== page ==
Welcome to AMERICAN MOSAIC in VOA Special English.
I'm Doug Johnson. Today, we answer a listener question from China about American lawmakers …
And we play music from singer Regina Spektor's latest album ...
But first, we visit the national air guitar championship competition in Washington, D.C.
Anyone can try to play the guitar. But it takes a special talent to play an invisible guitar. To play "air guitar" you move to the music as if you are playing an imaginary guitar, maybe like a famous rock musician. Believe it or not, air guitar has become a competitive sport. We attended this year's United States Air Guitar Championships in Washington, D.C., to learn more about this unusual activity. Mario Ritter has more.
JUDGE: "Like the song, like your attitude, spirit, costume, crowd response, five point seven!"
Last week, twenty-five of the top winners from cities across the country gathered for this year's United States Air Guitar Championships.
Each performer had sixty seconds to perform his or her song. Many of the performers wore funny clothing and wore their hair in unusual styles. They made up names to go with their air guitar characters.
Three judges rated each performance based on technical skill, stage presence, and "airness." Event organizers define "airness" as the ability of a performer to go beyond playing an imaginary guitar to create a new art form. The whole event was very loud and very funny. Everyone pretended to take the event very seriously, which made it even funnier.
The United States Air Guitar Association organizes the event. It says the aim is to bring air guitarists out of the house where they secretly perform and onto the world's stage.
We asked competitor Chuck Mung from Portland, Oregon why he thinks air guitar is so popular.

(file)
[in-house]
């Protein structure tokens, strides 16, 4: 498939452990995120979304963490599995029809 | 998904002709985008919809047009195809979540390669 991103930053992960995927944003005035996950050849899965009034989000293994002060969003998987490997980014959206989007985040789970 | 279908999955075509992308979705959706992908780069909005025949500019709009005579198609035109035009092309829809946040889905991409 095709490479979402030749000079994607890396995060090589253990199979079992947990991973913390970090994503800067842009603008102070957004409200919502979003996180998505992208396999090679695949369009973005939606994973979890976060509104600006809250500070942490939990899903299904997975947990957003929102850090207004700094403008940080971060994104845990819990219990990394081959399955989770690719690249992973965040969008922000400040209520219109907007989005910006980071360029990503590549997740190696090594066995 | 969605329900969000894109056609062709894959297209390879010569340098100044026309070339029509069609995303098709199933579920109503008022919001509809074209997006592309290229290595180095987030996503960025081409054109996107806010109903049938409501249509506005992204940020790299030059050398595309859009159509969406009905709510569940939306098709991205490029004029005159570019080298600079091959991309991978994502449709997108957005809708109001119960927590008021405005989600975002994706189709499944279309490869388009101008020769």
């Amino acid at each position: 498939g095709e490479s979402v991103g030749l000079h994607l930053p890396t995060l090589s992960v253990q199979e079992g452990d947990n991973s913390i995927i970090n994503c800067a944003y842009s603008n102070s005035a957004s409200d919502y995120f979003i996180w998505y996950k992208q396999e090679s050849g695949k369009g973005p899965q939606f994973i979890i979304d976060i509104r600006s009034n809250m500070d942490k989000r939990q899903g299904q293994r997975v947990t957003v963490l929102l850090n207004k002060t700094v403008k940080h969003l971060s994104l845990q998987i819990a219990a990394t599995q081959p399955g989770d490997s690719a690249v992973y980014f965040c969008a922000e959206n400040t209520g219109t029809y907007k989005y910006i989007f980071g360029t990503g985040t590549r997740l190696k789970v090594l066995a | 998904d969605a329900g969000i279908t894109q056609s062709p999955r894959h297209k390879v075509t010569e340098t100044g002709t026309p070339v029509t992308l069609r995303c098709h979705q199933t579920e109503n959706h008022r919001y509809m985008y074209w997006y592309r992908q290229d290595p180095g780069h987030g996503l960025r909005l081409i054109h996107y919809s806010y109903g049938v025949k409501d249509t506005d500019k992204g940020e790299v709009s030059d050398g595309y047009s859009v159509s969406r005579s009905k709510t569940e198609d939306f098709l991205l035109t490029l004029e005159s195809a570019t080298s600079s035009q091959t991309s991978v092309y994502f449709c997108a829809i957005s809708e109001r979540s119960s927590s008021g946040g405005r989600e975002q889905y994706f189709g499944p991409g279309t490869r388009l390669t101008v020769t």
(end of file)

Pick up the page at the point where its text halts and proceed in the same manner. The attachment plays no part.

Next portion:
CHUCK MUNG: "Air Guitar is the embodiment of the music that you hear, and so when you hear a rock song that really grabs you, just those steel hooks in your rib cage, you start miming it out. Basically, it's like lip synching with a guitar."
Lance "The Shred" Kasten from Washington, D.C., made it to the final round of competition.
THE SHRED: "It's a passion for the sport, it's like, you can be that rock god for a minute, without playing anything. And you know, it's exhilarating."
This year's national champion is Andrew "William Ocean" Litz from New York City. He will now travel to Oulu, Finland for the Air Guitar World Championships starting August nineteenth.
Our listener question this week comes from China. Zhao Ya wants to know the difference between the United States House of Representatives and the Senate.
The United States Congress is made up of the House of Representatives and the Senate. Congress is the legislative branch of government. It is responsible for creating, debating and changing laws in the United States. Both the House and the Senate must approve a bill in order for it to become law.
The House of Representatives has four hundred thirty-five members elected by voters in congressional districts. The representatives are divided among the fifty states based on population size. States with more people have more representatives than states with smaller populations.